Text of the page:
Sj?gren's syndrome encompasses a disease spectrum with significant heterogeneity. Accumulating data indicates that this heterogeneity reflects the predominance of different disease mechanisms in different patient subsets. Defining relevant mechanistic markers is essential for accurate diagnosis, identification of disease subsets, monitoring of disease activity and prediction of outcome, and potentially for selection of therapy in Sj?gren's syndrome. While high-titer autoantibodies are a frequent feature in Sj?gren's syndrome, they are not always detected, despite universal lymphocytic infiltration of salivary glands. Our preliminary data shows that there are additional Sj?gren's autoantigens recognized by sera from apparently seronegative patients - these antigens are not expressed in cells used as standard antigen sources for autoantibody detection. We propose that different amplifying pathways (e.g. IFNs, cellular cytotoxicity, tissue repair and regeneration) are associated with distinct antigen expression fingerprints, and generation of novel autoantibodies. Furthermore, we propose that definition of additional new autoantibodies reflecting these pathways will provide additional tools for patient classification based on mechanisms active in their tissues. The long term goals of this program are to define novel autoantibodies and autoantigens as probes of mechanisms in Sj?gren's syndrome. We will pursue the following specific aims: (i) Define and identify new autoantibodies targeting inducible and developmental autoantigens using SS sera to screen IFN-treated cells and immature epithelial cells as novel autoantigen sources, and demonstrate that B cells with these specificities can be found in the salivary gland of patients with SS;(ii) Define the associations of autoantibodies recognizing inducible and developmental autoantigens with distinct SS phenotypes, and specific autoantigen expression in the SS target tissue;(iii) Demonstrate that the components of a sustaining pathogenic loop interact directly in SS salivary glands by showing enhanced autoantigen expression, together with cytotoxic lymphocyte-specific proteolysis of the same autoantigens recognized by infiltrating T cells in those glands. Since it is likely that distinct disease mechanisms predominate in different patient subsets, phenotype-specific autoantibodies and autoantigen expression in the target tissue constitute tools for "molecular subsetting" - quantitatively or semi-quantitatively assessing specific pathways in vivo - and may facilitate diagnosis, classification and therefore more targeted therapy in this complex, heterogeneous disease process.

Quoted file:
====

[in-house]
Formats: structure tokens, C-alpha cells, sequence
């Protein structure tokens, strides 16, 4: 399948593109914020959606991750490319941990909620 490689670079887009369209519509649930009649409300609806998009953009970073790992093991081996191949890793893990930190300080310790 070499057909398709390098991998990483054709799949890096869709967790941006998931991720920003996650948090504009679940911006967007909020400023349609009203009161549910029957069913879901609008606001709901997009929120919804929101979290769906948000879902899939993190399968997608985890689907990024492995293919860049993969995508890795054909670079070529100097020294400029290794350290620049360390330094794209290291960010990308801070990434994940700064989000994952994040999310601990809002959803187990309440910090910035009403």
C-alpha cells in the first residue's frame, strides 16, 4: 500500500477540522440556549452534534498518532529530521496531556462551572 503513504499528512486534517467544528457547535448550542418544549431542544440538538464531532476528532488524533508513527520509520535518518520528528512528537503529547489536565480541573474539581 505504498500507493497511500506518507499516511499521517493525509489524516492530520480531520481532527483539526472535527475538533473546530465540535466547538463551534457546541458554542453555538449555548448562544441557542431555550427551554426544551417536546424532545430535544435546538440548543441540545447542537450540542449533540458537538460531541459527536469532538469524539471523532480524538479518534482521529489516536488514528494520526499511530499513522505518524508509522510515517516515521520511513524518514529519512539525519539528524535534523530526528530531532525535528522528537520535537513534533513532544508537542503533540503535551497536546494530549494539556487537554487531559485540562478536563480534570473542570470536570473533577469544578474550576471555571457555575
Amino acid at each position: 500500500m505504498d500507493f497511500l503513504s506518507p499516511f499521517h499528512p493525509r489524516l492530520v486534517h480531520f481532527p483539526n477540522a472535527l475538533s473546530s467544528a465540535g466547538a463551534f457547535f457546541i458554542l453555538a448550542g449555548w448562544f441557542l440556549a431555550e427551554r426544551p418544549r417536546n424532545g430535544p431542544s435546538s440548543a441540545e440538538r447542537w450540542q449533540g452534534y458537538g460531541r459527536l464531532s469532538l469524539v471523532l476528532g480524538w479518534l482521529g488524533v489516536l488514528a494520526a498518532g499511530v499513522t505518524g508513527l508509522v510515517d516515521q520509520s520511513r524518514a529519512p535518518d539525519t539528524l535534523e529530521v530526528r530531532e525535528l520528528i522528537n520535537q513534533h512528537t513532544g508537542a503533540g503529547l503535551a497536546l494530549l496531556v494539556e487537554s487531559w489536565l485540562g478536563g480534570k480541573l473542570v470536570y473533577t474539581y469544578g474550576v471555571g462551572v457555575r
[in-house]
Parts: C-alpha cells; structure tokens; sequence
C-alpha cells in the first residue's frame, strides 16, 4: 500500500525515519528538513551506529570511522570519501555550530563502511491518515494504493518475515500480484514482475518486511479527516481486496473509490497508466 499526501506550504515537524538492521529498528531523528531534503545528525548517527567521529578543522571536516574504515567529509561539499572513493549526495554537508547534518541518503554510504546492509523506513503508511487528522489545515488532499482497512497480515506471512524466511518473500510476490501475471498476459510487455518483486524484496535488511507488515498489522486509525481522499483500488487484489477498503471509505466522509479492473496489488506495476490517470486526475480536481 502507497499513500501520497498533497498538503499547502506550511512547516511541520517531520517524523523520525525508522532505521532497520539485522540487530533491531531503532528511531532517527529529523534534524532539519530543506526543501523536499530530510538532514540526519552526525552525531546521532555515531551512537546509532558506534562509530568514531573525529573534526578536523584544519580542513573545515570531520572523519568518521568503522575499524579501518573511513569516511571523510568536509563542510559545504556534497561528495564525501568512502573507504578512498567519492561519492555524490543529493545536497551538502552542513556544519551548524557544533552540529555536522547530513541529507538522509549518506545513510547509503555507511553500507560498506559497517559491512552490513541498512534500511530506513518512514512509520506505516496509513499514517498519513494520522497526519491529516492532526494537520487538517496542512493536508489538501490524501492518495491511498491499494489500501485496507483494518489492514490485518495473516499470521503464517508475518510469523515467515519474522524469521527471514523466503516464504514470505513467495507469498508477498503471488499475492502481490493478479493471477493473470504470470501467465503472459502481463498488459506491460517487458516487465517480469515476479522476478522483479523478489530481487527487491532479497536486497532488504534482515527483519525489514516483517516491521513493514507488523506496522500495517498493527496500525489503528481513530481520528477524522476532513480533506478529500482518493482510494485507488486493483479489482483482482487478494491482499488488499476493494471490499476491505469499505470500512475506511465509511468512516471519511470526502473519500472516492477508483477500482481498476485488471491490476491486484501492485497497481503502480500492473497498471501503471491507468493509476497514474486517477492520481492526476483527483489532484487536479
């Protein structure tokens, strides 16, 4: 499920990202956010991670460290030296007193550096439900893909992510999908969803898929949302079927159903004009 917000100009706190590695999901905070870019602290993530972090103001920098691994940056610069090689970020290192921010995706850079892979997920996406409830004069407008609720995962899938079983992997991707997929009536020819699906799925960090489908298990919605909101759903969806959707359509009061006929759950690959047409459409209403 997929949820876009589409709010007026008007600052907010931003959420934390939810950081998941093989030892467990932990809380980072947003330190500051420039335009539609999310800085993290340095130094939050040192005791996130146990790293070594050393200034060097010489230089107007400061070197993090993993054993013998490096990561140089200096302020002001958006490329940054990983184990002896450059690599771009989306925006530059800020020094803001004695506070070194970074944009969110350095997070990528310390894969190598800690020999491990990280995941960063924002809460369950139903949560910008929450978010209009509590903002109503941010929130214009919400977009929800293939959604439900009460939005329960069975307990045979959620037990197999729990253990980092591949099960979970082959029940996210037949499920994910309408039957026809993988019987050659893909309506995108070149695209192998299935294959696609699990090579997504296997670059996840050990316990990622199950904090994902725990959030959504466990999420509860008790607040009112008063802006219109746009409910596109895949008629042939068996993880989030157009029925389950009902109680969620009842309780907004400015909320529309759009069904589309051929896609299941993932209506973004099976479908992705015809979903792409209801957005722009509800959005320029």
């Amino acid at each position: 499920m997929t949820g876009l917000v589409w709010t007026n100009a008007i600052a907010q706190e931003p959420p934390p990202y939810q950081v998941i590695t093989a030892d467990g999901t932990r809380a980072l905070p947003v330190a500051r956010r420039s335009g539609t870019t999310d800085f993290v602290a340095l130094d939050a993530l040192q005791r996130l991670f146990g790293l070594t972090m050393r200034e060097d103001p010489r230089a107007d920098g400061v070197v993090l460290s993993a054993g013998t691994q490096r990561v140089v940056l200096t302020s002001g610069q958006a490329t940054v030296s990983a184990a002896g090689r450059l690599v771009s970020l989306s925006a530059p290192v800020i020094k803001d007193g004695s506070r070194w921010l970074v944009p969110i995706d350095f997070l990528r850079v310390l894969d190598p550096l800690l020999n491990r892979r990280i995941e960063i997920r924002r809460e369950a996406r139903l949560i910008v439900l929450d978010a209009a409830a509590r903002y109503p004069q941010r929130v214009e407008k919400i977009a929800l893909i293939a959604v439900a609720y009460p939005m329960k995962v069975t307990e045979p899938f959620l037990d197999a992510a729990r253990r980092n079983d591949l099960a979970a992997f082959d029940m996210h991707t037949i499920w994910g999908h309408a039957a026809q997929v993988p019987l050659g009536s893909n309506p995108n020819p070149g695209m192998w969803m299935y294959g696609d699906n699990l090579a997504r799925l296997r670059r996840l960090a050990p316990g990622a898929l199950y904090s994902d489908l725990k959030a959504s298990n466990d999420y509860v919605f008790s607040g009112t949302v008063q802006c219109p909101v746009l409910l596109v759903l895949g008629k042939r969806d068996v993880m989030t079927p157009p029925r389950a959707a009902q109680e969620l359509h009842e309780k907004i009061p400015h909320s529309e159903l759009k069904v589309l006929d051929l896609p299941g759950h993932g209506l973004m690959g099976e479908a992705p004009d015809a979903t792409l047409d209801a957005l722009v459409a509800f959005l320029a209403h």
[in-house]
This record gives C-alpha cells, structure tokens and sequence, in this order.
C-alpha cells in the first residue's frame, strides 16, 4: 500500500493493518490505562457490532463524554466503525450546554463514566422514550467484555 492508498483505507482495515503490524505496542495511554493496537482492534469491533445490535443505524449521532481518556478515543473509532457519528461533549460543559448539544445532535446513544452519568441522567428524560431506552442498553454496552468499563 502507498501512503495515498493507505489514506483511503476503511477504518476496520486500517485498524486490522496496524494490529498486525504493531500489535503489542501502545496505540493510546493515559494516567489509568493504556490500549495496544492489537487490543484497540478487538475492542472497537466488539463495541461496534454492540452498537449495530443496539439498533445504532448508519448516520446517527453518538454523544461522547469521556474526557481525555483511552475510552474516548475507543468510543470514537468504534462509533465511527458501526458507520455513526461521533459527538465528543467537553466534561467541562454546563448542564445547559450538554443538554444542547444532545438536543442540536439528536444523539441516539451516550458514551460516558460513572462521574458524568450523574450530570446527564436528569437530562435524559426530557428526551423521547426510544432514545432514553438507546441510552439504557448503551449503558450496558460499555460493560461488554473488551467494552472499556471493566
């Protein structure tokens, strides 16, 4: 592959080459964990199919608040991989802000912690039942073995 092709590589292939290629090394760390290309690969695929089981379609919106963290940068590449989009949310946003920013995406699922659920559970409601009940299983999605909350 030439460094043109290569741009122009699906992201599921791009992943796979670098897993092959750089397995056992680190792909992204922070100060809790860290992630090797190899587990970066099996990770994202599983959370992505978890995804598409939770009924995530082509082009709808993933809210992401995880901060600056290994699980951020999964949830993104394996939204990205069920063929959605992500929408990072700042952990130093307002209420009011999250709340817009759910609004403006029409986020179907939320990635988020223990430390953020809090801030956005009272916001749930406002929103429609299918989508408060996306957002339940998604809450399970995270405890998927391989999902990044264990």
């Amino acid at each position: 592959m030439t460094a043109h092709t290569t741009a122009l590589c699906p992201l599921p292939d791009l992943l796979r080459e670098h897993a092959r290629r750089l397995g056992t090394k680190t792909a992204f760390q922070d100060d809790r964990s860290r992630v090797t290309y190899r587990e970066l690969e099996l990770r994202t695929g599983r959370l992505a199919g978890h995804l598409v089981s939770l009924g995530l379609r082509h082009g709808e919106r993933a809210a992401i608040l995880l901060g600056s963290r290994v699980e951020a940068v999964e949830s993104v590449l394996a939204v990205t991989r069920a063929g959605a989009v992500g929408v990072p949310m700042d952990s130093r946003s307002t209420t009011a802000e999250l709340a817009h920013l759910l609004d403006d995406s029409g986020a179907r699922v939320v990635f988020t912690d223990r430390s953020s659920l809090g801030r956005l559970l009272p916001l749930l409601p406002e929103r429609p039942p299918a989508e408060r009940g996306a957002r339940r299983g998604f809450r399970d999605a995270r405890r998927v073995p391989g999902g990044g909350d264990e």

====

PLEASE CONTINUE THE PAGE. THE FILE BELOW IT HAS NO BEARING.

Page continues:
National Institute of Health (NIH)
National Institute of Dental & Craniofacial Research (NIDCR)
Research Project (R01)
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Oral, Dental and Craniofacial Sciences Study Section (ODCS)
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Burgoon, Penny W
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Johns Hopkins University
Internal Medicine/Medicine
Schools of Medicine
United States
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